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The Imaginary Number J


Date: 09/14/2001 at 12:43:13
From: Sam Tomlinson
Subject: (J) Imaginary numbers

One of my maths teachers says that you cannot find the square root of 
a minus number, especially minus one. I say that the square root of 
minus one equals J and is an imaginary number. My other maths teacher 
agrees with me and I would just like to check with somebody else.


Date: 09/14/2001 at 13:45:41
From: Doctor Peterson
Subject: Re: (J) Imaginary numbers

Hi, Sam.

They're both right. At your level, if you haven't officially learned 
about imaginary numbers, or in general when you are working only with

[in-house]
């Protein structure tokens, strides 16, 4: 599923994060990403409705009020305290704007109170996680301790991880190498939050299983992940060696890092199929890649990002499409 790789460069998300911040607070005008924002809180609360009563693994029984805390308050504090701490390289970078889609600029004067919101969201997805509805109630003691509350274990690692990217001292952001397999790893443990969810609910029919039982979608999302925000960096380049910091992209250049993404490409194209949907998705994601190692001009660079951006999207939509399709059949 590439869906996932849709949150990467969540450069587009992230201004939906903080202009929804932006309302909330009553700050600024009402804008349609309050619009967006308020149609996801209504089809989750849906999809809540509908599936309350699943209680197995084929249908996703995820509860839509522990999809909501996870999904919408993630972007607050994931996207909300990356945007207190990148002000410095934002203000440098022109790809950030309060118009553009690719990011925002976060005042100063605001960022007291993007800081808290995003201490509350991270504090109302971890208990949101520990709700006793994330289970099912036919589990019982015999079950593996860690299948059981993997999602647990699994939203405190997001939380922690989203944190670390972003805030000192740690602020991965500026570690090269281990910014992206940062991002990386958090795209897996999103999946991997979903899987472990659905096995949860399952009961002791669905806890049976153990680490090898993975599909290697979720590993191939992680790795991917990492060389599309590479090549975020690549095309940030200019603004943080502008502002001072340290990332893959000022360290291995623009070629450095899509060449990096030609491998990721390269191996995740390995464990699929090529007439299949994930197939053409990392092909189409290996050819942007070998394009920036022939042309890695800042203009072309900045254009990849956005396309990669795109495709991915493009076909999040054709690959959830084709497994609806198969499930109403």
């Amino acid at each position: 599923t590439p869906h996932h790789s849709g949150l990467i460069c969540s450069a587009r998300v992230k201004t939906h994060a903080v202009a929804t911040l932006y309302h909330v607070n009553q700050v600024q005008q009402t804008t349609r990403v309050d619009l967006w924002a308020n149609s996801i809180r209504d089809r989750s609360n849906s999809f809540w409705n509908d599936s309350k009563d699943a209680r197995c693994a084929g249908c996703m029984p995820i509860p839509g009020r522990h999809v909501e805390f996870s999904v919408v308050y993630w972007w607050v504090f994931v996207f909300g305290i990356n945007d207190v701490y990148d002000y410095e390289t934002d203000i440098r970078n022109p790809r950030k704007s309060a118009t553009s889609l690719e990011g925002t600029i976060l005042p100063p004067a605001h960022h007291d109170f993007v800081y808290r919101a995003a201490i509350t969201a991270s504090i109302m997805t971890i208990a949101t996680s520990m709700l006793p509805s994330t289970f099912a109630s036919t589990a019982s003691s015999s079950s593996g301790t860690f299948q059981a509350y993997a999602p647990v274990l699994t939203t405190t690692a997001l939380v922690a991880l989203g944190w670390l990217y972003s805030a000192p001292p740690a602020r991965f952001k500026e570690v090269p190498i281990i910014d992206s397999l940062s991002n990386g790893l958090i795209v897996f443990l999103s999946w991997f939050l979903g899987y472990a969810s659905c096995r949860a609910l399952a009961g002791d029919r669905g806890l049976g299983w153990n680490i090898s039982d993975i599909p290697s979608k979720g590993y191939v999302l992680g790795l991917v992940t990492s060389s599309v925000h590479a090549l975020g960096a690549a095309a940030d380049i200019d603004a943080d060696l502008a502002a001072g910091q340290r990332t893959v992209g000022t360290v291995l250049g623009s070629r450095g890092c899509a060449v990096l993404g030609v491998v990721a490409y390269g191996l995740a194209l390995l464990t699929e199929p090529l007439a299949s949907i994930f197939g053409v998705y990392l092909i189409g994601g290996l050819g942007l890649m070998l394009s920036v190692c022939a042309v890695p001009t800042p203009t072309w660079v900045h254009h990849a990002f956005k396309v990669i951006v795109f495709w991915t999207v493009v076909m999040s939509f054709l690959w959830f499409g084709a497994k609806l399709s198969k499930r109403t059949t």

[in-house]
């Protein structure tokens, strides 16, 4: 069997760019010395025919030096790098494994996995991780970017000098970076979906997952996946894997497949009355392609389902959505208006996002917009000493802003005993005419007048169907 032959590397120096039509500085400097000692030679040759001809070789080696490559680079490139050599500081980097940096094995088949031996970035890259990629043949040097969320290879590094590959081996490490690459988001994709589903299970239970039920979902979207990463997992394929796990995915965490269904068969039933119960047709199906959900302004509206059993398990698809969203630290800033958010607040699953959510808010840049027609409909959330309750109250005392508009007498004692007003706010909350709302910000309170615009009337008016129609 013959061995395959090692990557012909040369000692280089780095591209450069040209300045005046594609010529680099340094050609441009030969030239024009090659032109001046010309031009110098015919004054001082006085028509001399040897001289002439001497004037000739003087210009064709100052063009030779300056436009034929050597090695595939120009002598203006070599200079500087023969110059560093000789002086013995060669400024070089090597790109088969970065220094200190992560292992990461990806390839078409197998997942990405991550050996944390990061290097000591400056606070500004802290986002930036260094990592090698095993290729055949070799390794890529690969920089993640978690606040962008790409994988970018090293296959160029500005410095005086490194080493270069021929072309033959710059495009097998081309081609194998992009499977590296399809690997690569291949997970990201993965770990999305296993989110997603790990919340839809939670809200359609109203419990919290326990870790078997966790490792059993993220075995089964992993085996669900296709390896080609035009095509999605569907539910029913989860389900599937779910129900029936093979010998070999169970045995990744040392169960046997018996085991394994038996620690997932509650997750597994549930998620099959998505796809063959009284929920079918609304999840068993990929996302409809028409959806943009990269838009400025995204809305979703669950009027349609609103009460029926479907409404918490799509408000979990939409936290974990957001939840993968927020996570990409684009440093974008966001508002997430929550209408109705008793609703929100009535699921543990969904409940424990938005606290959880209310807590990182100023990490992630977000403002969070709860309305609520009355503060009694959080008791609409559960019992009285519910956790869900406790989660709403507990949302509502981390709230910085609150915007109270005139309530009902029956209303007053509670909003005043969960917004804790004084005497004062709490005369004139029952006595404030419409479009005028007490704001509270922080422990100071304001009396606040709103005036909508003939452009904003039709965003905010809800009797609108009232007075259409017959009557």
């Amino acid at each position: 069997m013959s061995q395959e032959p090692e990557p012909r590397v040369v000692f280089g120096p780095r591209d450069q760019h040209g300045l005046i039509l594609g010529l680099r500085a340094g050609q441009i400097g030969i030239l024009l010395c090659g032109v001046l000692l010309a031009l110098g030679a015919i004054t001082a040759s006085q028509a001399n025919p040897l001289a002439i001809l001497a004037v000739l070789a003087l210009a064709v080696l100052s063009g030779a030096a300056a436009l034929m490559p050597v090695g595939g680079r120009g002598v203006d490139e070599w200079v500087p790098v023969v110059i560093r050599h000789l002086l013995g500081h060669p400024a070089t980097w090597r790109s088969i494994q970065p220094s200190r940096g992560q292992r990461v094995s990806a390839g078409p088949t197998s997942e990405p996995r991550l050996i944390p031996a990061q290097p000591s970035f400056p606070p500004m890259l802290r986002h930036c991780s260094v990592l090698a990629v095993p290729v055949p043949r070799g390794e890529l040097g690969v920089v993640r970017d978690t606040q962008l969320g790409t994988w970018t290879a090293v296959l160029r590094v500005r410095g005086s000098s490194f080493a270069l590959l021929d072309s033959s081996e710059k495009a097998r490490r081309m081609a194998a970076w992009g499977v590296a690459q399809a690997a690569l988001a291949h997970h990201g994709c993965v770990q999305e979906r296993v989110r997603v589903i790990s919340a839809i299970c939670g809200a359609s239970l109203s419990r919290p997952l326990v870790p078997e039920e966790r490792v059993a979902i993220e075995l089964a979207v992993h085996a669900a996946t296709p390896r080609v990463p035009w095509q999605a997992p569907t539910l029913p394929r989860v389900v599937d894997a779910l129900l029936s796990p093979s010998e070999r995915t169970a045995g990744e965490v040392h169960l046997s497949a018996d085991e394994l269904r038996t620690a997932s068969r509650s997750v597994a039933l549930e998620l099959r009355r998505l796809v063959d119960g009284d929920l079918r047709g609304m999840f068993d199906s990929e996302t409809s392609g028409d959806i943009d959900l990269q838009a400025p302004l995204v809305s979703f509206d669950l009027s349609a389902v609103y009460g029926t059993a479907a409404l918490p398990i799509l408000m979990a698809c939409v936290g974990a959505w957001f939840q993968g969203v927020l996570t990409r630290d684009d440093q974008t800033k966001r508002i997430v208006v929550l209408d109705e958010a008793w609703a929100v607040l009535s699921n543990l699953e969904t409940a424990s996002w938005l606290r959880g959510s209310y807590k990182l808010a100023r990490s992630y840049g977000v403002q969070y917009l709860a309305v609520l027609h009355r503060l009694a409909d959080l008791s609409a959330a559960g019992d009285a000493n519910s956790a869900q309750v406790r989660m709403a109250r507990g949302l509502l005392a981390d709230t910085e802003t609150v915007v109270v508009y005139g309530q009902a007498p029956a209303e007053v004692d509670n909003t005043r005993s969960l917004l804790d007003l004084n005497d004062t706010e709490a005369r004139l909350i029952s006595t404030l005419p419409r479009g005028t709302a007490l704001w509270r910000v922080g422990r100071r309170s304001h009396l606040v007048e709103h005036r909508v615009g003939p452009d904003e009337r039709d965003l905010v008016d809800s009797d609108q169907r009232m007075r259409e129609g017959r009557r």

real numbers, you can't take the square root of a negative number. But 
when you have learned about imaginary and complex numbers, and are 
working in a setting where complex numbers are allowed, then you can.

It's just like what happens with negative numbers. Young children 
learn that they can't subtract a larger number from a smaller number. 
That's still true, even after you've learned about negative numbers, 
when you are working on a problem for which negative numbers don't 
make sense, such as calculating how many cookies are in the cookie 
jar, or subtracting digits in a large subtraction problem. But once 
you know about negative numbers, you can solve problems you couldn't 
solve before - IF you check that negative numbers make sense in the 
problem you are solving.

See the Dr. Math FAQ on imaginary numbers:

  http://mathforum.org/dr.math/faq/faq.imag.num.html   

- Doctor Peterson, The Math Forum
  http://mathforum.org/dr.math/   
    
Associated Topics:
High School Imaginary/Complex Numbers

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